Have a talk with your mother and really allow her to express herself. She may be shocked and upset at his behavior, or she may have been looking the other way on all to many occasions when your dad has been moody before this “event”. She has to talk about it, if she is covering for him – as many loyal wives do for their spouses – that has to be talked about. His health means being very open and out there with the different ups and downs of his behavior. He will go downhill on a fast track if he is allowed to just go on emotional upsets without any attention being given to them. So, your mother is the front push of the Health Team. She has to get used to talking to you honestly about the daily ups and downs in your dad’s behavior. Then you both can decide when that behavior is not acceptable and needs to be reported to the doctor. Dementia/Alzheimer’s patients can get angry and not know how to express their needs and will lash out with words and with physical fighting. If that happens; the doctors need to know so they can medicate and keep the patient calmer. Your mother has to be protected from any harm during her care giving. Honesty between you and your mother will be a key to giving your dad good care.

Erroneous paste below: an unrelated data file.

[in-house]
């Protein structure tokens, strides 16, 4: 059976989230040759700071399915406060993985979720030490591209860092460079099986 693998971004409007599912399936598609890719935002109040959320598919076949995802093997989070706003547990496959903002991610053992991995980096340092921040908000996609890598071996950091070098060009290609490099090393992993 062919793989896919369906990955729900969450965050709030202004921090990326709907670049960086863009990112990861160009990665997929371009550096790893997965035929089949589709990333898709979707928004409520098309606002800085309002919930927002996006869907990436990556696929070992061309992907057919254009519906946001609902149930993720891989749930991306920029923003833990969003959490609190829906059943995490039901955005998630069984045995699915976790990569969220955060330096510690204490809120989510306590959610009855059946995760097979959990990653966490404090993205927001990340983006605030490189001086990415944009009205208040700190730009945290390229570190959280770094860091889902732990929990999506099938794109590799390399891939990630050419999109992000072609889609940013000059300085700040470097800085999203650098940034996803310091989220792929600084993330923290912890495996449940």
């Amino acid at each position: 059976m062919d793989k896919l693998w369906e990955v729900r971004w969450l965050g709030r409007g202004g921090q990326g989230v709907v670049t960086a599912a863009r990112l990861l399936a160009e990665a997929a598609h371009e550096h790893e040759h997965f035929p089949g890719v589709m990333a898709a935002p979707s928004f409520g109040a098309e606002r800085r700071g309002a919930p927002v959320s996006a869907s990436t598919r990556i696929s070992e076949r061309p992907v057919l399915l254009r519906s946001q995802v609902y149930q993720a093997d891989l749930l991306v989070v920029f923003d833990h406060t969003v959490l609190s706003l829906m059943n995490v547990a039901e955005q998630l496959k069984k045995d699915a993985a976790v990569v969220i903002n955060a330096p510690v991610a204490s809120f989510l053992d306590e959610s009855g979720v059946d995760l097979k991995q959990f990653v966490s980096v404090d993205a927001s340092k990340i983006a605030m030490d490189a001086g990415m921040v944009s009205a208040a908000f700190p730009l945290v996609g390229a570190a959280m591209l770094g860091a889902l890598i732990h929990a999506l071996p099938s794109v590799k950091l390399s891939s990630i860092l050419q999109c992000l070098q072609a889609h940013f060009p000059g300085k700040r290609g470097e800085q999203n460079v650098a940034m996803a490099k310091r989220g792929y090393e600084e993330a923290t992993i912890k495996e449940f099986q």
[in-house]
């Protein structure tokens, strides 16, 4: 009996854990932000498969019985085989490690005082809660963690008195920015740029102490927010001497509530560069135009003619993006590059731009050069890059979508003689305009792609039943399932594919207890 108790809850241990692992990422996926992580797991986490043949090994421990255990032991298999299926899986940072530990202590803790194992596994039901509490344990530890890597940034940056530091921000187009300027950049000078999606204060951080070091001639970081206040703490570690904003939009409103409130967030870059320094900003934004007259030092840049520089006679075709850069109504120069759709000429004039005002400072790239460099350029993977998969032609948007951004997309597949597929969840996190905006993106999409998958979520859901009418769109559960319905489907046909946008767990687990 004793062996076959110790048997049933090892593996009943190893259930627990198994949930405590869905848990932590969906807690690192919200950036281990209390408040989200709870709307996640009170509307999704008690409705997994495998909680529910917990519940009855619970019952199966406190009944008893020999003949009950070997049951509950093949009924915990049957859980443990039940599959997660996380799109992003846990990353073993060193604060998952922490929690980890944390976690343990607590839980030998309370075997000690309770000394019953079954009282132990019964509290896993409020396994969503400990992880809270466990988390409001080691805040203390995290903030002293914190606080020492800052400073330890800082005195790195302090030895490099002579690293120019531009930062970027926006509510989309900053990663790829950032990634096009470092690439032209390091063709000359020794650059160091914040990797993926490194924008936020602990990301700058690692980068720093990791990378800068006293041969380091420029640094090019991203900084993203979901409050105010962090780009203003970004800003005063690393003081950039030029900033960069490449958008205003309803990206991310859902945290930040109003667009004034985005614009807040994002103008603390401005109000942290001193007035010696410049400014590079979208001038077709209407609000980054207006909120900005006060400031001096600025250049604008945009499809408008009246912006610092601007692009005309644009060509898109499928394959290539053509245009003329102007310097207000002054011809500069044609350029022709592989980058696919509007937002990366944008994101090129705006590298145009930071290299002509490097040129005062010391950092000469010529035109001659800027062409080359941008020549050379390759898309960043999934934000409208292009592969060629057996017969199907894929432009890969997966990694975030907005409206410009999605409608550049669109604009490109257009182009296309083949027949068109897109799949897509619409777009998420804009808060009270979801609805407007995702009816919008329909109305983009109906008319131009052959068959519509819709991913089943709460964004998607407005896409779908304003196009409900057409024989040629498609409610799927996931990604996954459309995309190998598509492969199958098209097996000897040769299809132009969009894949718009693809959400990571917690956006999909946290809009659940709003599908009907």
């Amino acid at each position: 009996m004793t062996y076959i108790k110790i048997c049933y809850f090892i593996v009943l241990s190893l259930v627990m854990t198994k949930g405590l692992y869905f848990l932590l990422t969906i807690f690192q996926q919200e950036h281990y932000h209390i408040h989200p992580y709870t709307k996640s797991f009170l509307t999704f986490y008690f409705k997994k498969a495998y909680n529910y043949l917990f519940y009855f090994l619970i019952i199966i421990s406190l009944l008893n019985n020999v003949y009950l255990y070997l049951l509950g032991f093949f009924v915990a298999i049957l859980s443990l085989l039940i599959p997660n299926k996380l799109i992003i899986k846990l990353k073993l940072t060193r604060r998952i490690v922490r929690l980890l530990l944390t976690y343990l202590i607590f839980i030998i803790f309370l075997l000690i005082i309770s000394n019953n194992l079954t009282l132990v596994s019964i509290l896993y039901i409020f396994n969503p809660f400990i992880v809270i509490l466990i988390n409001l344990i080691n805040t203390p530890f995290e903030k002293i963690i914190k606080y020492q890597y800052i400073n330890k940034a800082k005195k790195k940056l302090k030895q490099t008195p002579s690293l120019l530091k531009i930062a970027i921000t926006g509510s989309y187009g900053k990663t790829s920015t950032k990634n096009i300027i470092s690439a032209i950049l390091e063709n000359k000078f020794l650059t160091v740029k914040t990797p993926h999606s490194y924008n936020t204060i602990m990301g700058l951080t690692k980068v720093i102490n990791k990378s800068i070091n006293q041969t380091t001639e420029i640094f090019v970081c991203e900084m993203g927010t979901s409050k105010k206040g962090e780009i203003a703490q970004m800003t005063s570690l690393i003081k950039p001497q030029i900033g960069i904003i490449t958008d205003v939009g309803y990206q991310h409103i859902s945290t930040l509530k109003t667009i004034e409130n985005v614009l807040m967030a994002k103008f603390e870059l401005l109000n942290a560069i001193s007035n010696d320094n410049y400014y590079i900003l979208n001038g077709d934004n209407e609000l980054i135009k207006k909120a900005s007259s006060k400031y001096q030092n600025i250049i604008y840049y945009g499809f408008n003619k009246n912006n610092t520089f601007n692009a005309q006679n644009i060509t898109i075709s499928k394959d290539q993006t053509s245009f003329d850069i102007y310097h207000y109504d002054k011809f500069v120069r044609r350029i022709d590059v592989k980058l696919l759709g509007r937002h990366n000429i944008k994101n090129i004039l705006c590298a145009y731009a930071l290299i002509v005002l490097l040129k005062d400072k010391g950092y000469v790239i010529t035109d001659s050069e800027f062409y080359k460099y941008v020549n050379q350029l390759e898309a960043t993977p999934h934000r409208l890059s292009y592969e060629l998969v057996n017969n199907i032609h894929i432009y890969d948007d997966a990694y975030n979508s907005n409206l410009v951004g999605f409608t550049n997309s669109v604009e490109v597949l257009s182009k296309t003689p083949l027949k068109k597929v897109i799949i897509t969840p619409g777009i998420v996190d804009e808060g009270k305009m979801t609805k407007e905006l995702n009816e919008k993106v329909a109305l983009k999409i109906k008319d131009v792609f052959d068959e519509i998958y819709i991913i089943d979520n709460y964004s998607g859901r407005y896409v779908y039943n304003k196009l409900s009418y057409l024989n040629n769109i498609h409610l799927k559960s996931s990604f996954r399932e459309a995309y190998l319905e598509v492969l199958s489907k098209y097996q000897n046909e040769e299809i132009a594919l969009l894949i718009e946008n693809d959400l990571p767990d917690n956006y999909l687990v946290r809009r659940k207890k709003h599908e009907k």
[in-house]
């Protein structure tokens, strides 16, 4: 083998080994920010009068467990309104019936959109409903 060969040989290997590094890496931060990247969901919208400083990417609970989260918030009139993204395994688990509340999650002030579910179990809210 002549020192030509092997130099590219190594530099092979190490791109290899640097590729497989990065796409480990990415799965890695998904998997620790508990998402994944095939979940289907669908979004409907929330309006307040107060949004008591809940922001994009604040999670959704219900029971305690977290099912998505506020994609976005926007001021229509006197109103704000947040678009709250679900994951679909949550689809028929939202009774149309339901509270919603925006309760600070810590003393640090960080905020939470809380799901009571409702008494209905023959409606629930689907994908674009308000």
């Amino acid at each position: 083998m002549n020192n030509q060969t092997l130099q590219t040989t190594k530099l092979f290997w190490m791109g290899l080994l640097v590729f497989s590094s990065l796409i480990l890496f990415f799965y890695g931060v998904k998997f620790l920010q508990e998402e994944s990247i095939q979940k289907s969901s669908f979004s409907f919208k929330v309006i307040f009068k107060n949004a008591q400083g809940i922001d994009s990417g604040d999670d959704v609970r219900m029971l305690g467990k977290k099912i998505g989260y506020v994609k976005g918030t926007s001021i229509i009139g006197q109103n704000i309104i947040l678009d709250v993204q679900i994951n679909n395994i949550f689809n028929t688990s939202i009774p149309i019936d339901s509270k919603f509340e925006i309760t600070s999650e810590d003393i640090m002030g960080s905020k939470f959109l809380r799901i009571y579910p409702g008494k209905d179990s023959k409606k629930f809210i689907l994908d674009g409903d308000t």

Alzheimer’s/Dementia Spouse care givers have to be giving all the knowledge they can have to understand the steps in the decline of the senior. That way they know how to express their own needs and what to do to keep their own spirit and health intact.

Here are some ideas to help the spouse or the family care giver:

  • You may have to make plans for your dad to have a pro care giver brought in once a week to care for him while your mom gets rest or an outing.
  • You may need to take him to a day care for dementia patients once or twice a week –  or just a few hours – so he can get some interaction with others and your mother gets a rest.